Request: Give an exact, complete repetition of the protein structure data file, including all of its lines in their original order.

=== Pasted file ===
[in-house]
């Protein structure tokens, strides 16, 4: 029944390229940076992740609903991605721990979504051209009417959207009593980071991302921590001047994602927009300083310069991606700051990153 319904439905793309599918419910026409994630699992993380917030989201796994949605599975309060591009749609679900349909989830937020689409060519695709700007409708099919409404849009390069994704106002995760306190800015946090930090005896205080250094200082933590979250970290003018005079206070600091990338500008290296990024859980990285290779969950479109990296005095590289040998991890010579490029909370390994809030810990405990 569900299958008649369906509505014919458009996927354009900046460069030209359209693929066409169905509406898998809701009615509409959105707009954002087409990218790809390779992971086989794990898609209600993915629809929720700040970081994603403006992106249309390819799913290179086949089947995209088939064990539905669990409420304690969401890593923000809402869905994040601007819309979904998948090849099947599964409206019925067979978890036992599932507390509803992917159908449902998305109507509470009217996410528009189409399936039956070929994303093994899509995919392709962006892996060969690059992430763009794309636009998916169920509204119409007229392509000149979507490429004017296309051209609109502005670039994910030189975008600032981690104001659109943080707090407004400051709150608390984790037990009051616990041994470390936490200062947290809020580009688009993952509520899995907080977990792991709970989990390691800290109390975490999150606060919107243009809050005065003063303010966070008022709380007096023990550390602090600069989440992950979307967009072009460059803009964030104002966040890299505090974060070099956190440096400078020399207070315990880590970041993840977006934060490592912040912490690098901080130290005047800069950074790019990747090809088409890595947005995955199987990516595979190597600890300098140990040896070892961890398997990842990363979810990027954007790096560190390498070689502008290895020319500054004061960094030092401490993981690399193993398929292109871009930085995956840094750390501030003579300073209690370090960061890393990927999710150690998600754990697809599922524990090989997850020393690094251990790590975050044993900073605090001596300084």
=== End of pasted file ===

[in-house]
């Protein structure tokens, strides 16, 4: 029944390229940076992740609903991605721990979504051209009417959207009593980071991302921590001047994602927009300083310069991606700051990153 319904439905793309599918419910026409994630699992993380917030989201796994949605599975309060591009749609679900349909989830937020689409060519695709700007409708099919409404849009390069994704106002995760306190800015946090930090005896205080250094200082933590979250970290003018005079206070600091990338500008290296990024859980990285290779969950479109990296005095590289040998991890010579490029909370390994809030810990405990 569900299958008649369906509505014919458009996927354009900046460069030209359209693929066409169905509406898998809701009615509409959105707009954002087409990218790809390779992971086989794990898609209600993915629809929720700040970081994603403006992106249309390819799913290179086949089947995209088939064990539905669990409420304690969401890593923000809402869905994040601007819309979904998948090849099947599964409206019925067979978890036992599932507390509803992917159908449902998305109507509470009217996410528009189409399936039956070929994303093994899509995919392709962006892996060969690059992430763009794309636009998916169920509204119409007229392509000149979507490429004017296309051209609109502005670039994910030189975008600032981690104001659109943080707090407004400051709150608390984790037990009051616990041994470390936490200062947290809020580009688009993952509520899995907080977990792991709970989990390691800290109390975490999150606060919107243009809050005065003063303010966070008022709380007096023990550390602090600069989440992950979307967009072009460059803009964030104002966040890299505090974060070099956190440096400078020399207070315990880590970041993840977006934060490592912040912490690098901080130290005047800069950074790019990747090809088409890595947005995955199987990516595979190597600890300098140990040896070892961890398997990842990363979810990027954007790096560190390498070689502008290895020319500054004061960094030092401490993981690399193993398929292109871009930085995956840094750390501030003579300073209690370090960061890393990927999710150690998600754990697809599922524990090989997850020393690094251990790590975050044993900073605090001596300084």